Photo Information

A Marine with 1st Battalion, 3rd Marine Regiment, sights in during a maneuver exercise in support of Large Scale Exercise 15 in the vicinity of the Blacktop Training Area aboard the Combat Center, Aug. 15, 2015. The ground maneuver element, consisting of fire support teams transported by Amphibious Assault Vehicles, was tasked with assaulting two objectives.

Photo by Pfc. Levi Schultz

'Lava Dogs' bring heat during Large Scale Exercise 15

20 Aug 2015 | Pfc. Levi Schultz The Official United States Marine Corps Public Website

One hundred twenty-degrees of heat bore down on the ‘Lava Dogs’ as they coordinated with artillery, mortars and close-air support, maneuvering across approximately 50 kilometers of desert to reach their objective as part of Large Scale Exercise 15. 

Marines with 1st Battalion, 3rd Marine Regiment participated in a live-fire and maneuver exercise in the vicinity of the Blacktop Training Area at Marine Corps Air Ground Combat Center Twentynine Palms, California, Aug. 15, 2015.

“We performed live-fire and maneuver, supporting the large scale exercise for [2nd Marine Expeditionary Brigade],” said Capt. Mariano Alvarado, a company commander with the battalion. “We have to coordinate with artillery and mortars, while simulating the maneuver element that is attacking the objective.”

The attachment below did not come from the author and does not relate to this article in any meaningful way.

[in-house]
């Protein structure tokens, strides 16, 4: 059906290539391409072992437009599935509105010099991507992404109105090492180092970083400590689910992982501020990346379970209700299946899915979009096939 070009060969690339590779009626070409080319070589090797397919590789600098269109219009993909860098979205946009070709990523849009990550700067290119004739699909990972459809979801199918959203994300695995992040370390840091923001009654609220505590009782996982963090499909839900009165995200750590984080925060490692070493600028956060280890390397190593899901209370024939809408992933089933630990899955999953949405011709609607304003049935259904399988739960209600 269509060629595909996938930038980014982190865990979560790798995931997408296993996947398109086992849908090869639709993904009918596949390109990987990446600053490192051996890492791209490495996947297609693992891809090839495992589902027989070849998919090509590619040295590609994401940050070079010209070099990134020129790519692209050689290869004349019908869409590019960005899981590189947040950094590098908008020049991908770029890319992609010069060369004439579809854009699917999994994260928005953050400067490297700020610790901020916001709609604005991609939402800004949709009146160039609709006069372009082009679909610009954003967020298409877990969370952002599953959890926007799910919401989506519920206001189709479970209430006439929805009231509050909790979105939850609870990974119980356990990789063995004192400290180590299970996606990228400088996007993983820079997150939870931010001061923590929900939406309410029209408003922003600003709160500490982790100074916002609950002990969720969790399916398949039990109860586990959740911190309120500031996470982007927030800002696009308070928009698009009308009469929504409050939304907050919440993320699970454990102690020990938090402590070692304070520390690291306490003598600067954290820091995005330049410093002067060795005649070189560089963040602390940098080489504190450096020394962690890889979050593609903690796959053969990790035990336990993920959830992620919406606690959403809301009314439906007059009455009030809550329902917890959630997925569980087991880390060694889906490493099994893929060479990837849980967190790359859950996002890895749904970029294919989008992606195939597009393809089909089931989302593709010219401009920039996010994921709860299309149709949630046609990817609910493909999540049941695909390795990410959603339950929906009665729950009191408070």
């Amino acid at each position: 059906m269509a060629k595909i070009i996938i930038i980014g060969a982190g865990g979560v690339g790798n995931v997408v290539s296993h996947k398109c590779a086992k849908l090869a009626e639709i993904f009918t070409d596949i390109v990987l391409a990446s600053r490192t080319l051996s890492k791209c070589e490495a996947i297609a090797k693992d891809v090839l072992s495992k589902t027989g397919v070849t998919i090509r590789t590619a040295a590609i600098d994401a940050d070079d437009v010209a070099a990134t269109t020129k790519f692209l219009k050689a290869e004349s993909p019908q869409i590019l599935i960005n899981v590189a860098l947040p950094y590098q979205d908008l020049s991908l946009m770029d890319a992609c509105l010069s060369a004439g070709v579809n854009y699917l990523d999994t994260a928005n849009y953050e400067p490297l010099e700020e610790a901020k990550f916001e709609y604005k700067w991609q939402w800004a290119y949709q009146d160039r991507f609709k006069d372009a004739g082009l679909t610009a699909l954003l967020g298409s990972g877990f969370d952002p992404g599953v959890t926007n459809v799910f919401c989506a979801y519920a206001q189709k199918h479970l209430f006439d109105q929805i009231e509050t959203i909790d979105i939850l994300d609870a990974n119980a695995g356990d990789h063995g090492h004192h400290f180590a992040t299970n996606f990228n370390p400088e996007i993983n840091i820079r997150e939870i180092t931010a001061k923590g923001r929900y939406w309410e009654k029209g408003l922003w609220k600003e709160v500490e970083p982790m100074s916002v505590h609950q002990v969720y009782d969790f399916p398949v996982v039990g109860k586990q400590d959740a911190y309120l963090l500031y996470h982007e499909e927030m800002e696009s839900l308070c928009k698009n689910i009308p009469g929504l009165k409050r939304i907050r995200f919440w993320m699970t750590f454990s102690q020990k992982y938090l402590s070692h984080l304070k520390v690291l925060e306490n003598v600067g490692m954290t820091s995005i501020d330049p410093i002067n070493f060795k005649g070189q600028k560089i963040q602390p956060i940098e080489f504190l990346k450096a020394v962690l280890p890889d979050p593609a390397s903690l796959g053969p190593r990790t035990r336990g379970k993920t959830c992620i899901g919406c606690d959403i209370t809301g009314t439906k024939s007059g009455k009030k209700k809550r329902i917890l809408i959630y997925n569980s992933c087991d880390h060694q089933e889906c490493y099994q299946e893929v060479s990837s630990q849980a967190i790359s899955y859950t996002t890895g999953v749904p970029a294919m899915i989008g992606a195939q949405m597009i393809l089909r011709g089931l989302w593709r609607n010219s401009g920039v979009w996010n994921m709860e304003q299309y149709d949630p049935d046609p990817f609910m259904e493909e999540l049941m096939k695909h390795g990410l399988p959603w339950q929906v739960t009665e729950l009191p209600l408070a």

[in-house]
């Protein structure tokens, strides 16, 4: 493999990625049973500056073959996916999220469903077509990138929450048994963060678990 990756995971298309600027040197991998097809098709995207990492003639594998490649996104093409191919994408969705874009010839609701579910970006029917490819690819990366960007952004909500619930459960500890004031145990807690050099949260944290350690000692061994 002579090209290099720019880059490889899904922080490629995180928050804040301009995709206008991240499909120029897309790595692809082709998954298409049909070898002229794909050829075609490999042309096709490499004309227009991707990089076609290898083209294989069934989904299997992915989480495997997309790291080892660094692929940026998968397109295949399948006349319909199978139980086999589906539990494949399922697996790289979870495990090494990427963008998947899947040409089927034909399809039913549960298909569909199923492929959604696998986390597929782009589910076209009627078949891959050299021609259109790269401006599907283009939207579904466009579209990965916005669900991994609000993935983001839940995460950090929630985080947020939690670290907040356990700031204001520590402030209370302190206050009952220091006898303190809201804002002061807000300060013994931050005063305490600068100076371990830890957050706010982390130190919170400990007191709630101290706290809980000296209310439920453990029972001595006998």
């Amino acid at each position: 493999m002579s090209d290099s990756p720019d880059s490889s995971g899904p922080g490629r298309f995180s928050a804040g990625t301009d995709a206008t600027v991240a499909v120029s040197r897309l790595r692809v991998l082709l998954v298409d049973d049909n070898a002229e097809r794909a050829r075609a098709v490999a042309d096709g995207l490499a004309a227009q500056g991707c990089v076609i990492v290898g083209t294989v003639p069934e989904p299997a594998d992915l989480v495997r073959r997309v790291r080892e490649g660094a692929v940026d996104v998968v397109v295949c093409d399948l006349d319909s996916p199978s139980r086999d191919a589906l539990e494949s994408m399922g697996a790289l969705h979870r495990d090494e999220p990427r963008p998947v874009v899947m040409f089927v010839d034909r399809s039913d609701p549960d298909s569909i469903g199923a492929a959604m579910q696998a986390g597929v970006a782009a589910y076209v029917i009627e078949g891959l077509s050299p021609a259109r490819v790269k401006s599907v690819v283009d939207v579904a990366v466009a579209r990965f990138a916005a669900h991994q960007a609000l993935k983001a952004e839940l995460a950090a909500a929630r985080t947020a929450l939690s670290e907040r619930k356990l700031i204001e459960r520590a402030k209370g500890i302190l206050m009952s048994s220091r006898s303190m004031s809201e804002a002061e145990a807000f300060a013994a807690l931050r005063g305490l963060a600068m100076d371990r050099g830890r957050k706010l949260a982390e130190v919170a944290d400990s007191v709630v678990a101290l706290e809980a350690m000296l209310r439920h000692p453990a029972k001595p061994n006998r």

The ground maneuver element, consisting of fire support teams transported by Assault Amphibious Vehicles, was tasked with assaulting two objectives with support from artillery with 1st Battalion, 10th Marine Regiment, 2nd Tank Battalion, mortars from 1st Bn., 3rd Marines, and close-air support from Marine Aircraft Group 29.

“It challenges our ability to synchronize our fire support teams and controlling fire as we move in on our objectives,” said Alvarado. “It’s pretty realistic training because we are using live artillery and mortars, so they have to be sure to cut off artillery at 800 meters and mortars at 400 meters to adjust to our troops as they would in a combat scenario.”

Communication served a vital role in the execution of the exercise as the ground element had to coordinate movement with fire support.

“There are a lot of moving pieces, with all the supporting agencies: Fixed wing aircraft, rotary aircraft, artillery, mortars and tanks,” said Sgt. John B. Black, a joint terminal attack controller with 1st Bn., 3rd Marines. “It was difficult battle-checking friendly forces, especially with the room for error with so many moving parts.”

LSE, held aboard the combat center annually, provides units with the physical dimensions required to train as a Marine Air-Ground Task Force.

“The LSE allows a Marine Air-Ground Task Force commander the ability to take everyone out to the field and give the friction of a live fight,” said Maj. Joshua E. Cavan, exercise design branch head, MAGTF Staff Training Program. “It’s an opportunity to deal with the challenges such as getting the headquarters set up and getting the Marines out in the field supplied with chow, water, fuel and everything they need to fight.”

Upon the elimination of the objectives, the raising of a white flag from the command vehicle marked the end of the exercise. 

“The Marines have been performing outstanding out here throughout ITX and today was just another repetition,” said Alvarado.